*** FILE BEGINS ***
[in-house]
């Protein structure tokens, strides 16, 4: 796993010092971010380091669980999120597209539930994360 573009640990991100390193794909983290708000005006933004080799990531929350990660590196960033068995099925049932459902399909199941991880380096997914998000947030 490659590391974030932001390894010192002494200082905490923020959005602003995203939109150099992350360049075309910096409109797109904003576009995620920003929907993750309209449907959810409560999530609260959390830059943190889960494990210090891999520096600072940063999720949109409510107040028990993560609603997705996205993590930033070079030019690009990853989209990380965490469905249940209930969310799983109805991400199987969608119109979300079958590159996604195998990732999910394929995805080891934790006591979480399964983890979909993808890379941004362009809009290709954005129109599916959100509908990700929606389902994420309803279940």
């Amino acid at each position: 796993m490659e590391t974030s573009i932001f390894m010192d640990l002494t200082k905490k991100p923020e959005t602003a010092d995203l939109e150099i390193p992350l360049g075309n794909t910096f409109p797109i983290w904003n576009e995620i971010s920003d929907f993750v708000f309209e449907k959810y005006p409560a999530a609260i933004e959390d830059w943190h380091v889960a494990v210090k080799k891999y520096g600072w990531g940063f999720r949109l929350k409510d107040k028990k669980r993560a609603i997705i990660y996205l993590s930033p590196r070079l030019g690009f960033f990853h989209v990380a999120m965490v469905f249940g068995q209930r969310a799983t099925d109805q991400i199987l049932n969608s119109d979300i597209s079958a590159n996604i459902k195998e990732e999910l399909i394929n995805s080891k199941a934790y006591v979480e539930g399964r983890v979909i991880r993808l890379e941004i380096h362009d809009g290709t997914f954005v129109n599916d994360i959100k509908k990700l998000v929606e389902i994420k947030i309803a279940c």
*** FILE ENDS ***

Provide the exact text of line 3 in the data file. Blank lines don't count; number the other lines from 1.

């Amino acid at each position: 796993m490659e590391t974030s573009i932001f390894m010192d640990l002494t200082k905490k991100p923020e959005t602003a010092d995203l939109e150099i390193p992350l360049g075309n794909t910096f409109p797109i983290w904003n576009e995620i971010s920003d929907f993750v708000f309209e449907k959810y005006p409560a999530a609260i933004e959390d830059w943190h380091v889960a494990v210090k080799k891999y520096g600072w990531g940063f999720r949109l929350k409510d107040k028990k669980r993560a609603i997705i990660y996205l993590s930033p590196r070079l030019g690009f960033f990853h989209v990380a999120m965490v469905f249940g068995q209930r969310a799983t099925d109805q991400i199987l049932n969608s119109d979300i597209s079958a590159n996604i459902k195998e990732e999910l399909i394929n995805s080891k199941a934790y006591v979480e539930g399964r983890v979909i991880r993808l890379e941004i380096h362009d809009g290709t997914f954005v129109n599916d994360i959100k509908k990700l998000v929606e389902i994420k947030i309803a279940c």